It is better if they don’t project on me.
I can find times it feels true. (Reactive, unpleasant.) I can find stories that tells me it is true. I can find others who agree. But that doesn’t make it true.
- What happens when I have that belief?
- I try to avoid it. If I present something I know is an easy projection object for others, I try to make myself anonymous, as I do on this blog. Otherwise, I try to avoid presenting anything that makes for a too easy projection object.
- How have I lived my life because of this belief?
- In my teens and early twenties, I was on my way to be a quite successful artist. I was accepted into a very prestigious juried exhibition, as the youngest in its more than hundred-year history. I was in the media. I was a hand picked personal student and assistant of a world famous artist. (Represented at the Met, selling each painting for enough to buy a large house.) But I noticed what all of that did for my relationships. How old and new friends started treating me differently. How they projected all sorts of things on me, and changed how they related to me because of it. I saw how people did the same with my teacher, to an even greater extent. And I didn’t want it. It was a big part of deciding to leave art, even if it was the most painful decision I have made. If being a projection object in that way was the price to pay, I didn’t want it.
- Now, I choose to be anonymous on this blog because I know what I write about here is an easy projection object as well.
- I have decided to not work as a therapist, or train to become a teacher in what I write about here, also for the same reason. It makes me into an easy projection object, and I am not interested.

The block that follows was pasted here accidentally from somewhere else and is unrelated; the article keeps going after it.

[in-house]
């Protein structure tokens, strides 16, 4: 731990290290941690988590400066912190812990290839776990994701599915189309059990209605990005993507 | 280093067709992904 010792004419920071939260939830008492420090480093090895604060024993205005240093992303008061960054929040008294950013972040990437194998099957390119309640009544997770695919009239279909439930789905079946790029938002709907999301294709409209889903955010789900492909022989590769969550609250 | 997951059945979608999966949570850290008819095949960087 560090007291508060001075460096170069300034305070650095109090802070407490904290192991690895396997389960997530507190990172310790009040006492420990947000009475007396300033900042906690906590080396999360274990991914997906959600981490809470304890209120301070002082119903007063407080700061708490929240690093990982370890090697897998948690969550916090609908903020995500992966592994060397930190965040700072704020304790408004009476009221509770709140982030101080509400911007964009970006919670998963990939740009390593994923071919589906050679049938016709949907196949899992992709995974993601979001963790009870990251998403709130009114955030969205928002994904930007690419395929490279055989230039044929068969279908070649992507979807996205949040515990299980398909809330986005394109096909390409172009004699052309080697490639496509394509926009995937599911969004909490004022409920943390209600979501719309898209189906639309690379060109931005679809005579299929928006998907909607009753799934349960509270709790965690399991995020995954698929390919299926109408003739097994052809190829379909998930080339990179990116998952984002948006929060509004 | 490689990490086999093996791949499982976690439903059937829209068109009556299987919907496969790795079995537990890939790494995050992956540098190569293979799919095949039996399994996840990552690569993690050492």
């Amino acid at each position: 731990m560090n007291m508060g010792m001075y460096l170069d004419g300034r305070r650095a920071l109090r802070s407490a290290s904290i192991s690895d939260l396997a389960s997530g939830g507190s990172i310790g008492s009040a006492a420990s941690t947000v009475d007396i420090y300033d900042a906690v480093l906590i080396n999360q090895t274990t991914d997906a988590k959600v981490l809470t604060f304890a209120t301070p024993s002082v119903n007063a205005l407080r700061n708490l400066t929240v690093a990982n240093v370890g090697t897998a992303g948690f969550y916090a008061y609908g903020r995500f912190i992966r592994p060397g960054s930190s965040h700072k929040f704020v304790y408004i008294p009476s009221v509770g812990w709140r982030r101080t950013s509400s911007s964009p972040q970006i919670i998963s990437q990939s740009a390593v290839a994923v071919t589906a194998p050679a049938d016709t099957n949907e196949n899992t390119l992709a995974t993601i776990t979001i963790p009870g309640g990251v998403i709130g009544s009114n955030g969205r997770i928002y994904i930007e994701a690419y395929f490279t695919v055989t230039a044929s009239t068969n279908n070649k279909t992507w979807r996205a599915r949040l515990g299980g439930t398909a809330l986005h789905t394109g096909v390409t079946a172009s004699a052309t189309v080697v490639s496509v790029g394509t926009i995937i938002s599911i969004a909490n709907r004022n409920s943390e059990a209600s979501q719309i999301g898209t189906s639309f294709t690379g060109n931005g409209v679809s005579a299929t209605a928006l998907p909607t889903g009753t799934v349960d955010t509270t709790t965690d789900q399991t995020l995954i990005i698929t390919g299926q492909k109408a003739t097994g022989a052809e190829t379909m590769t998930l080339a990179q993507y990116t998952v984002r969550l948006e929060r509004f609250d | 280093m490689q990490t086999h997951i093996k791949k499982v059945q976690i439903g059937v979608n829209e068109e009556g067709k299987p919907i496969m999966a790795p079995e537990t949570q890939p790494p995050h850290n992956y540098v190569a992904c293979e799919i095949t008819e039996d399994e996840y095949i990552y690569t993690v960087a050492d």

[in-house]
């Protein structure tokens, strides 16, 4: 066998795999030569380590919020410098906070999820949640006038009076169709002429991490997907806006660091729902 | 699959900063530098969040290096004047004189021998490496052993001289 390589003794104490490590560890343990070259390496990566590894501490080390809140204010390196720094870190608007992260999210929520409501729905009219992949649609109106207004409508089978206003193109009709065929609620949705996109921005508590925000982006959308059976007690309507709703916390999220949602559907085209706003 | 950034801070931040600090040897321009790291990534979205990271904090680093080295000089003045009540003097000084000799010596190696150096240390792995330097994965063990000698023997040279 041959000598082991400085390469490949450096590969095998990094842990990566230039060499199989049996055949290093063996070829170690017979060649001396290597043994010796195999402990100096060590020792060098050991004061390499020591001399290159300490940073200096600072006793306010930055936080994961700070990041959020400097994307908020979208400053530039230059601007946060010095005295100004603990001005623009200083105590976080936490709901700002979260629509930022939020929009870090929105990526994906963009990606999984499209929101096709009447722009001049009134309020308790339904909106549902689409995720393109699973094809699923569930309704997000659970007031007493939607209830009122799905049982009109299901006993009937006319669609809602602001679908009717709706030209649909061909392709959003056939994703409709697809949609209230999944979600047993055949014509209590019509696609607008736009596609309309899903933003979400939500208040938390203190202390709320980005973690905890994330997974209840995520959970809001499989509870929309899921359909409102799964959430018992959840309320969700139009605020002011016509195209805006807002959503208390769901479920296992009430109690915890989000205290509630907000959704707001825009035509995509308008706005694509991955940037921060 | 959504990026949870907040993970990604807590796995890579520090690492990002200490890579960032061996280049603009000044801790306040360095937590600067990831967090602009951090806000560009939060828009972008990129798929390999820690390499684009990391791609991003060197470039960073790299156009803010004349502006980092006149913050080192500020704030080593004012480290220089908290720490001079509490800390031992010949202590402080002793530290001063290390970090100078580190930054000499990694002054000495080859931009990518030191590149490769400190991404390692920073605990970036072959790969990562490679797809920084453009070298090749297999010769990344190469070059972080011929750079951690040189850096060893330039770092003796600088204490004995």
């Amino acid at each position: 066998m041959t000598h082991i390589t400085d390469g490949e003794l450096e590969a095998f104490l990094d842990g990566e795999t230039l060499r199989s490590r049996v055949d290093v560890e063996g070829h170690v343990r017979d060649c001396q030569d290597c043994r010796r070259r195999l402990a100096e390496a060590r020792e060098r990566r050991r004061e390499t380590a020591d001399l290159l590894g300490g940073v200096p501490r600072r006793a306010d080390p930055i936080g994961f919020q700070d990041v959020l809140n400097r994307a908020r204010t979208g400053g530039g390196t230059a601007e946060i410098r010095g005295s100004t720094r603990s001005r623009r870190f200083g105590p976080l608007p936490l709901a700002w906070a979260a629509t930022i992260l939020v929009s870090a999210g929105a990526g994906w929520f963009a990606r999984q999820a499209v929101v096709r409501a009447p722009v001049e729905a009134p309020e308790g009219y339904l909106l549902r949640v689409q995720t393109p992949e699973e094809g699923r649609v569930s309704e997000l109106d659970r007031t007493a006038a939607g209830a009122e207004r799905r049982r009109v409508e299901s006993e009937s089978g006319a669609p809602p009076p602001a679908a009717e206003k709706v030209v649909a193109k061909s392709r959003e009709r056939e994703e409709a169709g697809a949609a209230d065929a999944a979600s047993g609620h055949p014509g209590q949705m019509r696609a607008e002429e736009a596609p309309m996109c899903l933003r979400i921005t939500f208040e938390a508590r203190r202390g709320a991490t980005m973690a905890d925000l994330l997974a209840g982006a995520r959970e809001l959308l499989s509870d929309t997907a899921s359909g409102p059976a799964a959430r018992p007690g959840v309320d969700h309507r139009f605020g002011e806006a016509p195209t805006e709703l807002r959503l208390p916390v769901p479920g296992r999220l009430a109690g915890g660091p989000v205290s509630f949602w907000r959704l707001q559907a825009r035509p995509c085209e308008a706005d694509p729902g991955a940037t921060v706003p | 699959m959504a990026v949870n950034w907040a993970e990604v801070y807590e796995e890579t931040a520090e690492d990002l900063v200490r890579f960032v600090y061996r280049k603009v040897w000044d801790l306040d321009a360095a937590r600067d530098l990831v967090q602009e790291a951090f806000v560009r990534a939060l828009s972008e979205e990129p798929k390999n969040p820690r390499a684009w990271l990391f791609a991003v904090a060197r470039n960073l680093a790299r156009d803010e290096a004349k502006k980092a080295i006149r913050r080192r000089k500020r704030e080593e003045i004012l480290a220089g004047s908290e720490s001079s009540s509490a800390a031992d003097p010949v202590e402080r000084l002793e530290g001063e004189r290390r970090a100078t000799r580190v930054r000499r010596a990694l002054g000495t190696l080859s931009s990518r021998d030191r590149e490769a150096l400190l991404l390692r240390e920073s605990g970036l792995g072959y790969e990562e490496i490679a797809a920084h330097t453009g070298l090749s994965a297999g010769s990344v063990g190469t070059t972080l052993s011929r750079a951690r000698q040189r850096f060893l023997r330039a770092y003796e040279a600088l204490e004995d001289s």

- I try to appear as normal as possible, in every way.
- When did I first have that thought? Probably when I noticed how people started to treat me differently after becoming a media figure.
- What feelings do I get to avoid because of the belief? I get to avoid opening my heart to those who project on me. Their pure innocence. The hopes (and sometimes fears) they project on me.
- What am I not able to appreciate because of that belief? The beauty, and necessity, of the projection process. When people project on me, or anyone/thing else, they get to know that part of themselves out there, which is much easier.
- Who would I be without that belief?
- OK with people projecting on me. Appreciating the process. Interested in finding ways to relate to it, skillfully allowing it and then inviting them to find it in themselves. An open heart to myself and them.
- It is better if they project on me.
- Yes, I can find that. It is a natural process. It is how they become familiar with a particular quality they are not able to find in themselves yet. It is how we all learn about ourselves.
- It is better that they project on me, because I recognize it as a projection, and I can help them find what they see in me in themselves.
- It is better, because it invites me to explore my beliefs around it, and also find ways to relate to it in a more skillful way.
- It is better if I don’t project on them.
- Yes, that is true. I tell myself a story about them, which is nothing but a projection. I don’t know what they are doing, but I know that I am projecting.
- I can notice my beliefs about them, and take these beliefs to inquiry. (I can notice the telltale signs of stress, a viewpoint to defend, a sense of separation, tension, and so on.)
- It is better if I project on them.
- Yes, as above. It helps me see and get familiar with a quality more easily, when first see it in others. Then, I am invited to find it right here.
- It is better if I notice that I project on them. It is better when I notice the stories I tell myself about them, and about myself and the world in general. I can notice the simple signs, as above.
- It is better if they project on me.